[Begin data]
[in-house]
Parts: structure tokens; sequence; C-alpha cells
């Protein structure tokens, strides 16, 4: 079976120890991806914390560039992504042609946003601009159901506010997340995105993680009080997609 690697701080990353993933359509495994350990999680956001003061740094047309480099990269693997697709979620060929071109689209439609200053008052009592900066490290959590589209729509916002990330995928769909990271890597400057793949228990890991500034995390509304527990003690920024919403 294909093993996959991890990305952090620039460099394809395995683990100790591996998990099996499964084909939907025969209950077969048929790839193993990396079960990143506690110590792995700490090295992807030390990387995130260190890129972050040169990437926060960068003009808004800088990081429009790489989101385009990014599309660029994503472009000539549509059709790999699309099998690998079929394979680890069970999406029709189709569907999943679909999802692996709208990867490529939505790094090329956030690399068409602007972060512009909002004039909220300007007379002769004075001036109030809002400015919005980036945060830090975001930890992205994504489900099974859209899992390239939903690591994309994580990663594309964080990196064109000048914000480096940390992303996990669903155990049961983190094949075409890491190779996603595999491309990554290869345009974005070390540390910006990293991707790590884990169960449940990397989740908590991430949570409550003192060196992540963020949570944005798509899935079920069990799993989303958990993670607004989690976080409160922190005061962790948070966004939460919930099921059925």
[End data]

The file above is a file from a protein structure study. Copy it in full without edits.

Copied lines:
[in-house]
Parts: structure tokens; sequence; C-alpha cells
């Protein structure tokens, strides 16, 4: 079976120890991806914390560039992504042609946003601009159901506010997340995105993680009080997609 690697701080990353993933359509495994350990999680956001003061740094047309480099990269693997697709979620060929071109689209439609200053008052009592900066490290959590589209729509916002990330995928769909990271890597400057793949228990890991500034995390509304527990003690920024919403 294909093993996959991890990305952090620039460099394809395995683990100790591996998990099996499964084909939907025969209950077969048929790839193993990396079960990143506690110590792995700490090295992807030390990387995130260190890129972050040169990437926060960068003009808004800088990081429009790489989101385009990014599309660029994503472009000539549509059709790999699309099998690998079929394979680890069970999406029709189709569907999943679909999802692996709208990867490529939505790094090329956030690399068409602007972060512009909002004039909220300007007379002769004075001036109030809002400015919005980036945060830090975001930890992205994504489900099974859209899992390239939903690591994309994580990663594309964080990196064109000048914000480096940390992303996990669903155990049961983190094949075409890491190779996603595999491309990554290869345009974005070390540390910006990293991707790590884990169960449940990397989740908590991430949570409550003192060196992540963020949570944005798509899935079920069990799993989303958990993670607004989690976080409160922190005061962790948070966004939460919930099921059925």